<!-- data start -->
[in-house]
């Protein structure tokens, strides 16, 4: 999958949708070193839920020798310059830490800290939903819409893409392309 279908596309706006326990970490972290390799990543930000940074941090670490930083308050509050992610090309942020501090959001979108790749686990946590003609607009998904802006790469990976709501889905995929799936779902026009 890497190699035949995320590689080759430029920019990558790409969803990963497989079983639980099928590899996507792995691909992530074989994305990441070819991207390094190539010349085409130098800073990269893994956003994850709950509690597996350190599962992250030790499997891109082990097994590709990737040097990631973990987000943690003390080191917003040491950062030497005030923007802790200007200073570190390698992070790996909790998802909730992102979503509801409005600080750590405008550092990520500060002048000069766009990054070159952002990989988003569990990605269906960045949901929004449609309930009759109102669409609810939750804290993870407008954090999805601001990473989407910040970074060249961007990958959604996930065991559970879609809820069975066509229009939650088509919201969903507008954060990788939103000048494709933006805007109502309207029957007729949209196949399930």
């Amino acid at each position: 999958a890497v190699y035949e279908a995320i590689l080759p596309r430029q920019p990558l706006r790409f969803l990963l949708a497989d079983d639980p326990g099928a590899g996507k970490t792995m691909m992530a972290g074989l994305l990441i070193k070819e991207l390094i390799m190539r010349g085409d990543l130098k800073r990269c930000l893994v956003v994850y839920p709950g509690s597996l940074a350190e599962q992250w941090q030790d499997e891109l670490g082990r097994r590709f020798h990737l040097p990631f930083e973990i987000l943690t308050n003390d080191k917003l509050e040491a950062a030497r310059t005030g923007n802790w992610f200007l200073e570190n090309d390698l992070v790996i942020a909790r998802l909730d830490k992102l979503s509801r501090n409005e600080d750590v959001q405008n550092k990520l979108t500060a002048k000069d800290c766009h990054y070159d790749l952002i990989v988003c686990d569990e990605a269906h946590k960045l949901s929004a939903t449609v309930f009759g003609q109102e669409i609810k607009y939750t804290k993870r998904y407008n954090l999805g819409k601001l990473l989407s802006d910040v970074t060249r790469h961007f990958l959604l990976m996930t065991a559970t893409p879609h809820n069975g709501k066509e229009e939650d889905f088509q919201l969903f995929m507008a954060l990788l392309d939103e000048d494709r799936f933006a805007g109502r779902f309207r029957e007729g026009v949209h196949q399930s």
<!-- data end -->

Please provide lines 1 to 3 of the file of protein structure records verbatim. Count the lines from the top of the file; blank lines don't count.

[in-house]
């Protein structure tokens, strides 16, 4: 999958949708070193839920020798310059830490800290939903819409893409392309 279908596309706006326990970490972290390799990543930000940074941090670490930083308050509050992610090309942020501090959001979108790749686990946590003609607009998904802006790469990976709501889905995929799936779902026009 890497190699035949995320590689080759430029920019990558790409969803990963497989079983639980099928590899996507792995691909992530074989994305990441070819991207390094190539010349085409130098800073990269893994956003994850709950509690597996350190599962992250030790499997891109082990097994590709990737040097990631973990987000943690003390080191917003040491950062030497005030923007802790200007200073570190390698992070790996909790998802909730992102979503509801409005600080750590405008550092990520500060002048000069766009990054070159952002990989988003569990990605269906960045949901929004449609309930009759109102669409609810939750804290993870407008954090999805601001990473989407910040970074060249961007990958959604996930065991559970879609809820069975066509229009939650088509919201969903507008954060990788939103000048494709933006805007109502309207029957007729949209196949399930």
């Amino acid at each position: 999958a890497v190699y035949e279908a995320i590689l080759p596309r430029q920019p990558l706006r790409f969803l990963l949708a497989d079983d639980p326990g099928a590899g996507k970490t792995m691909m992530a972290g074989l994305l990441i070193k070819e991207l390094i390799m190539r010349g085409d990543l130098k800073r990269c930000l893994v956003v994850y839920p709950g509690s597996l940074a350190e599962q992250w941090q030790d499997e891109l670490g082990r097994r590709f020798h990737l040097p990631f930083e973990i987000l943690t308050n003390d080191k917003l509050e040491a950062a030497r310059t005030g923007n802790w992610f200007l200073e570190n090309d390698l992070v790996i942020a909790r998802l909730d830490k992102l979503s509801r501090n409005e600080d750590v959001q405008n550092k990520l979108t500060a002048k000069d800290c766009h990054y070159d790749l952002i990989v988003c686990d569990e990605a269906h946590k960045l949901s929004a939903t449609v309930f009759g003609q109102e669409i609810k607009y939750t804290k993870r998904y407008n954090l999805g819409k601001l990473l989407s802006d910040v970074t060249r790469h961007f990958l959604l990976m996930t065991a559970t893409p879609h809820n069975g709501k066509e229009e939650d889905f088509q919201l969903f995929m507008a954060l990788l392309d939103e000048d494709r799936f933006a805007g109502r779902f309207r029957e007729g026009v949209h196949q399930s």